How to lose fat – Your definitive guide

Disclaimer: This is my own personal experience and recommendation. I am not a certified health professional. Take this information as advice and not a set in stone plan.

 

 

Can’t seem to get rid of that last bit of belly fat? Need to lose 10,20 or even 30+ pounds of fat Well you’re in the right place. I’m going to show you the exact protocol you need to reach your fat loss goals. Let’s roll right into it, firstly by distinguishing between weight loss and fat loss

Weight loss vs Fat loss

Our body consists of so many different organs and elements that all affect our weight. When you step on the scale in the morning, it gives you an indication of how heavy you are. However, it does not indicate where that weight is distributed. The weight is distributed between muscle, fat, organs and even water! Hell, the scale doesn’t know whether you are a human or a bag of rice. This is precisely why it is extremely important to use the scale as a guide but never use it as a sole measurement of progress.

A few things need to be considered when using the scale as a solitary measurement of progress:

  • The scale can cause an inaccurate indication of progress: You’ve lost 5lb of fat and gained 5lb of muscle, the scale is indifferent. You are disappointed yet you have achieved so much more than you perceive. Tip: stay off the scales! use the mirror as a more accurate guide. In the end, how you look and feel is so much more important than the weight on the scale
  • The scale can create an unhealthy mindset: By solely focusing on the number on the scale you can very quickly create a very unhealthy mindset. I mean, it kind of sounds a bit silly if you need a number on the scale to make you happy. I’ll say it again, base your progress on how you feel and how you look, not by a number on the scale.

As you can see by the two examples above; it doesn’t matter what that number says on the scale. Rather, we want to focus on fat loss.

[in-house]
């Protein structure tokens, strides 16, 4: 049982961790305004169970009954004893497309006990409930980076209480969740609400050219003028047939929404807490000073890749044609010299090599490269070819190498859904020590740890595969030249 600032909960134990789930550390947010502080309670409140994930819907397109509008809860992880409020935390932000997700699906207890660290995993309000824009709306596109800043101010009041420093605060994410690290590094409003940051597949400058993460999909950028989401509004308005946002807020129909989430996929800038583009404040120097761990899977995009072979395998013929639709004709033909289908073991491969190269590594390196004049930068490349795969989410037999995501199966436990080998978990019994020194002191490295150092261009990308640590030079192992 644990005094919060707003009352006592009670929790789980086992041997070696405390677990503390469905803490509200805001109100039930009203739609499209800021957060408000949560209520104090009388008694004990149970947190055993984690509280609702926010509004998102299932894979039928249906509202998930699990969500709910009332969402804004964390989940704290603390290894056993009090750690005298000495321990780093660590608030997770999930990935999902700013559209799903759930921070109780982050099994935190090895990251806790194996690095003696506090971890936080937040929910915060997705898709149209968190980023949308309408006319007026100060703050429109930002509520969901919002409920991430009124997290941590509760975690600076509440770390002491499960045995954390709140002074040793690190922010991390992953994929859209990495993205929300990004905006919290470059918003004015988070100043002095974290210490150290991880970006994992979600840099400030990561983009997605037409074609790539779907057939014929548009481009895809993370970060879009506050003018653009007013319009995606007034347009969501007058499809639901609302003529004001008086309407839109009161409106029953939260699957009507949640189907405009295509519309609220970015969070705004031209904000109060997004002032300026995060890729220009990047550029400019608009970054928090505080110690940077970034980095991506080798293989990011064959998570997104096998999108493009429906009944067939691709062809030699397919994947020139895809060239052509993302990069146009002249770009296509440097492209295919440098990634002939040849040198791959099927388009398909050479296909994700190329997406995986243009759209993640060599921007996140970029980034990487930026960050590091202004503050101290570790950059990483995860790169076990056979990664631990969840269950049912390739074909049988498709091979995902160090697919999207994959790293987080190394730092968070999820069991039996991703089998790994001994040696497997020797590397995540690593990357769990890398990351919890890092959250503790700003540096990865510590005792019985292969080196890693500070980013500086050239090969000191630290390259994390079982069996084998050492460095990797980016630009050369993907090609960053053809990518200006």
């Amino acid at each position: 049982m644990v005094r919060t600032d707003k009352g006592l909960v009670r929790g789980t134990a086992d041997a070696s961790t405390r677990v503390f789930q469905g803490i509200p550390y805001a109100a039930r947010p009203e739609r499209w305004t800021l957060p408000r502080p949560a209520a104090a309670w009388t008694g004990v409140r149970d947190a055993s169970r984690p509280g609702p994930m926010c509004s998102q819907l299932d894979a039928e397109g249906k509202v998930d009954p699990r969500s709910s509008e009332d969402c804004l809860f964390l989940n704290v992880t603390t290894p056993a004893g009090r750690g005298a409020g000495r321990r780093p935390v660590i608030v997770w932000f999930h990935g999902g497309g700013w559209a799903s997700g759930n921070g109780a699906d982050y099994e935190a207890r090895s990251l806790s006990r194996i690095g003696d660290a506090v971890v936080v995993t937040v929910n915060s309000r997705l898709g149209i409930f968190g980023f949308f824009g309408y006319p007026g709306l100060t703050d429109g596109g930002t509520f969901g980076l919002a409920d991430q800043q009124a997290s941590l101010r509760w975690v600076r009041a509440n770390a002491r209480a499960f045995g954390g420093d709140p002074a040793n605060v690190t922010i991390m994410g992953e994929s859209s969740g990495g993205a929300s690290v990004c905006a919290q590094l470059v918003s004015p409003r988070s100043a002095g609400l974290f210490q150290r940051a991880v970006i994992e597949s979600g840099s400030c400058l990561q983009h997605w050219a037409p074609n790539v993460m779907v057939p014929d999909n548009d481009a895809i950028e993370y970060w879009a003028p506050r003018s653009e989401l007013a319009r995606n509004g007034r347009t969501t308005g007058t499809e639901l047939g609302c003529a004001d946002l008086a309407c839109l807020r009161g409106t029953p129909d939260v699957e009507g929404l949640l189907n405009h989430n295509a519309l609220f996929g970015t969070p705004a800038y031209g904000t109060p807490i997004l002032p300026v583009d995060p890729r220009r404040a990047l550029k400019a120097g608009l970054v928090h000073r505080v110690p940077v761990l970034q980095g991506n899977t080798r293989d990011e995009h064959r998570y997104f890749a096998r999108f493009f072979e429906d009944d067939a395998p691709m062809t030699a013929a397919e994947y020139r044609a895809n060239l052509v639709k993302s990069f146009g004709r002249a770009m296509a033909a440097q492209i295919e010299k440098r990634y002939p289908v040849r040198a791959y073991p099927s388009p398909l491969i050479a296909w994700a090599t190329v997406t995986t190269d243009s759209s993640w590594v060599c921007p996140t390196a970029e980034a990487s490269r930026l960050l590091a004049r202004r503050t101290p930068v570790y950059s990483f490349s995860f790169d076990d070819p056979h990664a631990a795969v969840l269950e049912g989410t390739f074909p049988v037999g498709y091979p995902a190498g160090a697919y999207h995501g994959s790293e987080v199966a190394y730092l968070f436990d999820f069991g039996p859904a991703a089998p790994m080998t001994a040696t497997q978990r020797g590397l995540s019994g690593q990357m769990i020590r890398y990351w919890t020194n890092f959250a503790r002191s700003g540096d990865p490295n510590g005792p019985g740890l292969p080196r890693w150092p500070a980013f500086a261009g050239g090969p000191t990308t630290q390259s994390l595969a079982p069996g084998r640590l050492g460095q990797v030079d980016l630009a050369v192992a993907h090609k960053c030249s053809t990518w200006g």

How do we measure this?

  • Visually: Look in the mirror, do you have seemingly more muscle definition? If the answer is yes then you have most likely lost fat, and/or gained muscle.
  • Mentally: Have more energy? Mental clarity? If you answered yes to this then there is a good change that your body is burning fat. How do we know this? Well, as you decrease calories to an acceptable level (5-10% below maintenance) your body will in turn access stored fuel for use as energy from either one of two places: muscle or fat. If we have adjusted our calories correctly then ideally a good portion of this ‘weight loss’ should come from fat
  • With various body fat apparatus: Equipment such as: Body fat calipers, DEXA scans (being the most accurate) and body weight scales (use as a tool, not a sole source of measurement) can be extremely use in giving you a guide as to how you are progressing. Body fat goes up: decrease calories and/or increase cardio. Body fat steadily goes down: keep calories and/or cardio constant until you hit a plateau
  • Evaluation: This essentially ties into the previous notes, wherein by measuring our overall progress we can then proceed to evaluating our current status and adjust our activity level and/or calories according to how much and how fast progress is being made.

Determining your calorie requirements

Now that you know exactly how to go about losing fat rather than just focusing on weight loss; we are now going to dive into precisely how to go about working out just how much you need to consume in order to reach your fat loss goals.

There are a few ways that we can go about determining this specific requirement including but not limited to:

  • Using an online calculator: This is by far probably one of the most utilized tools when it comes to determining your calorie requirement. These calculators work from different formulas to estimate roughly your TDEE or total daily energy expenditure (Fancy phrase for ‘how many calories you burn in a day). Taking into consideration your age, gender, current weight, height and activity level, online calculators produce a rough ball park figure for you to use as a starting point. Again, these calculators are not 100% accurate so adjustment based on progress is required here.